PHUKET: Imagine this headline: “Taxi driver returns money to customer; says she overpaid.” Impossible? It happened to me.
All the taxi news seems negative recently, what with high fares, delays in getting illegal drivers to register as legal, and metered cabs being pushed out of some markets (story here
). The problem is apparently so bad that even the British Ambassador spoke up, and officials from Bangkok have come to Phuket to lend a hand (story here
I thought I’d put in a plug for the good taxi guys out there; they do exist, I’ve met them. But most especially, I want to praise the motorbike taxi drivers who I’ve ridden with during the years I’ve lived in Phuket.
Sure, they’re not all perfect – I’ve had some steep fare requests from drivers near Central Festival, and there was the older gentleman who slowed down the trip because he had to cuss out everyone on the road; there was also guy who drove off with my stuff in his basket. But they are not all heinous. In fact, I’d say most of my experiences have been positive.
In the interest of balance, here are a few good stories about motorcycle taxi drivers.
One driver who posts himself at the Ocean shopping mall in downtown Phuket Town took me to Chalong once. I pride myself on knowing most fares, so I didn’t discuss it with him when we arrived, just handed over the money. I must have seen something in his eyes, because I decided to double-check it later, and found I’d underpaid him. Later, when I saw him in front of Ocean, I offered him the difference. He smiled and refused it.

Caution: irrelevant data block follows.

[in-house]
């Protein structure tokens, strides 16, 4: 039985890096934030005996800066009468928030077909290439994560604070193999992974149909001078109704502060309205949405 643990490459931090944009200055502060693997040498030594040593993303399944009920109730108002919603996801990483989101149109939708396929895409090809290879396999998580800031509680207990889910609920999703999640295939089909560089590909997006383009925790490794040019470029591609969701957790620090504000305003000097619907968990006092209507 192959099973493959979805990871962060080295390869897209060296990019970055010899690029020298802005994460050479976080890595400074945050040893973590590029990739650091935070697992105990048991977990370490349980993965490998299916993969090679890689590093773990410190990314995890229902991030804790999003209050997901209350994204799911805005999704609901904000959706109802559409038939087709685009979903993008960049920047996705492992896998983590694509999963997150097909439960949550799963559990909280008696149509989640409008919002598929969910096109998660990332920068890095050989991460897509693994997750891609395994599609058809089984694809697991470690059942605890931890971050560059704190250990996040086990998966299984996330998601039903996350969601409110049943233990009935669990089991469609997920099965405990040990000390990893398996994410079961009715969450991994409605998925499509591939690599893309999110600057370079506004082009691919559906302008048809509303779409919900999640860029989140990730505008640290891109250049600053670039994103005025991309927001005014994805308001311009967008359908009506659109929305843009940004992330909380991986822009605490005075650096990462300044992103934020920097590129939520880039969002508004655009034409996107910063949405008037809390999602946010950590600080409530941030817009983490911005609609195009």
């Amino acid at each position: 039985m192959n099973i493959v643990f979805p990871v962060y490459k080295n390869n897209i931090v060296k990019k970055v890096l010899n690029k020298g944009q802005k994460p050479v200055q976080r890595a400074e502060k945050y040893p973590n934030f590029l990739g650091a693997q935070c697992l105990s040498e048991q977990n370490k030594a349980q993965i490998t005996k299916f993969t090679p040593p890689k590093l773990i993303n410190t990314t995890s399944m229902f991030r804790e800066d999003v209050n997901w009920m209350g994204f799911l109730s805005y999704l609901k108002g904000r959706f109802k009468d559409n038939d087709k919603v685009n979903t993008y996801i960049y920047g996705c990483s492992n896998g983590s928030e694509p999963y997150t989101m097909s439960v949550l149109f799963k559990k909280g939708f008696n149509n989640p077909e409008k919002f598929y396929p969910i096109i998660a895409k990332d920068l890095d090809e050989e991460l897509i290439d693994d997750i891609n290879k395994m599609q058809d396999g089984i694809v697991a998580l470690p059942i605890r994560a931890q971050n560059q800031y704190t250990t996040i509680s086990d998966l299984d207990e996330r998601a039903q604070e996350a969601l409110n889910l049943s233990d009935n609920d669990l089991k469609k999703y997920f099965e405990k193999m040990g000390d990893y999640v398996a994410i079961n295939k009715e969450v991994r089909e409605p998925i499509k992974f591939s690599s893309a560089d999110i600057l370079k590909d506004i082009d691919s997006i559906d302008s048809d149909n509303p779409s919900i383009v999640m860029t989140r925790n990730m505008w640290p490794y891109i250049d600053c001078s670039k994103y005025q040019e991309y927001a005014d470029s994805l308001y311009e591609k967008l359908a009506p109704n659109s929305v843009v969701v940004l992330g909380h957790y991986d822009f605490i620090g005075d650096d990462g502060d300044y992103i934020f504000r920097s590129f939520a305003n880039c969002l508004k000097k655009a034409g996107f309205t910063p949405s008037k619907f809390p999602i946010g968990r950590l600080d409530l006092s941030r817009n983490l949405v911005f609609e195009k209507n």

Another time a driver took me quite a distance from Phuket Town. Once again, I paid him what I thought was the appropriate price. He handed some of the money back, saying it was too much.
The last case is about the guy who drove off with my stuff. That’s only half the story. He had picked me up at the downtown market, where I’d bought several kilos of fruit. I put my mangoes in his basket and held on to the rest. When we arrived at the hotel where I was staying, I asked him if the fare was 30 baht, which I thought was reasonable for the five-minute ride. He said, “60 baht.” I got hot and told him that was way too high, gave him 40, and flounced inside. He drove off in a huff.
When I got to my room I found I’d left my 140 baht of mangoes in his basket. I was shaking my head when the phone rang. No one there. It rang again, the same thing. I decided to go downstairs to see what the problem was, and on the steps I ran into the taxi driver, coming up with my mangoes. All he said was, “I came back.” That might be the only time my hand has moved of its own accord to cover my heart.
I know that it’s the nature of the news media to tell us about problems, bad experiences, disasters and tragedies. It’s “Man bites dog”, not “Man pets dog.” But good things happen in our world too, and if we want our perspectives to be balanced – to be realistic, I’d even venture to say – we’d be wise to pause once in a while to remember this.